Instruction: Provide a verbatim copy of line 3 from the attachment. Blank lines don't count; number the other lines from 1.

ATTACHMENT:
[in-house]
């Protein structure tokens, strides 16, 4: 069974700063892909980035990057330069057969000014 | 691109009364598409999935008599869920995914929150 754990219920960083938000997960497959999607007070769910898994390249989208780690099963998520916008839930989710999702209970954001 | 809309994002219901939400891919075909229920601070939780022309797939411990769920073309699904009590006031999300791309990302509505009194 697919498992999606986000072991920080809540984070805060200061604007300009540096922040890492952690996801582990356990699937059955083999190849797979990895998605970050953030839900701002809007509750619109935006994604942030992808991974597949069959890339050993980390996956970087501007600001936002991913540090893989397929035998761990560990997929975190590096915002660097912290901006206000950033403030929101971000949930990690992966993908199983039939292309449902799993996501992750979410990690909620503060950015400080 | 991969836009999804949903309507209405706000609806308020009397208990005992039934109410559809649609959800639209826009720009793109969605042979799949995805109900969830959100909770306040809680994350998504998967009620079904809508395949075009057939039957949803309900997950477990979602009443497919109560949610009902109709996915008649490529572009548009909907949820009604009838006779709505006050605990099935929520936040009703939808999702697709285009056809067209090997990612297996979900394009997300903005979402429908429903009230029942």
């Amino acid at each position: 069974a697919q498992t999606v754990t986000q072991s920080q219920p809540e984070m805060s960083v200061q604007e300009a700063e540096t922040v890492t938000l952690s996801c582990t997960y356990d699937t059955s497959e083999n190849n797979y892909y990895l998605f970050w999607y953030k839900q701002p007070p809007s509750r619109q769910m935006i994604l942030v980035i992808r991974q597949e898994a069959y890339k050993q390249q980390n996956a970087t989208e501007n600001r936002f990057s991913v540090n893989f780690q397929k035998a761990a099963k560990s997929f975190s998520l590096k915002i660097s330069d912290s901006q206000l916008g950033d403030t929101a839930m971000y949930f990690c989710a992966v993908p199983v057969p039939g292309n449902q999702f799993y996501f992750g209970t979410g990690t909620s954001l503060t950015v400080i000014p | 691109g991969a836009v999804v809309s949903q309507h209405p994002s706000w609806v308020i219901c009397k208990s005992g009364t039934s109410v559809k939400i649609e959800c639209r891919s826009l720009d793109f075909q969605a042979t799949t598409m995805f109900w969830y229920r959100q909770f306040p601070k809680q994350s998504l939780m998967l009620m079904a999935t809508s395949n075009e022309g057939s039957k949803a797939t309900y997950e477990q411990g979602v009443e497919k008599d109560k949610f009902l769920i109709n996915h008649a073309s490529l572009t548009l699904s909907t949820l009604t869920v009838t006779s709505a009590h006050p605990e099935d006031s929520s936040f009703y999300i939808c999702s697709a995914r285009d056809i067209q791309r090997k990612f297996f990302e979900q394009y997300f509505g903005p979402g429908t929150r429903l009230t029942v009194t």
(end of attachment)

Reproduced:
């Amino acid at each position: 069974a697919q498992t999606v754990t986000q072991s920080q219920p809540e984070m805060s960083v200061q604007e300009a700063e540096t922040v890492t938000l952690s996801c582990t997960y356990d699937t059955s497959e083999n190849n797979y892909y990895l998605f970050w999607y953030k839900q701002p007070p809007s509750r619109q769910m935006i994604l942030v980035i992808r991974q597949e898994a069959y890339k050993q390249q980390n996956a970087t989208e501007n600001r936002f990057s991913v540090n893989f780690q397929k035998a761990a099963k560990s997929f975190s998520l590096k915002i660097s330069d912290s901006q206000l916008g950033d403030t929101a839930m971000y949930f990690c989710a992966v993908p199983v057969p039939g292309n449902q999702f799993y996501f992750g209970t979410g990690t909620s954001l503060t950015v400080i000014p | 691109g991969a836009v999804v809309s949903q309507h209405p994002s706000w609806v308020i219901c009397k208990s005992g009364t039934s109410v559809k939400i649609e959800c639209r891919s826009l720009d793109f075909q969605a042979t799949t598409m995805f109900w969830y229920r959100q909770f306040p601070k809680q994350s998504l939780m998967l009620m079904a999935t809508s395949n075009e022309g057939s039957k949803a797939t309900y997950e477990q411990g979602v009443e497919k008599d109560k949610f009902l769920i109709n996915h008649a073309s490529l572009t548009l699904s909907t949820l009604t869920v009838t006779s709505a009590h006050p605990e099935d006031s929520s936040f009703y999300i939808c999702s697709a995914r285009d056809i067209q791309r090997k990612f297996f990302e979900q394009y997300f509505g903005p979402g429908t929150r429903l009230t029942v009194t």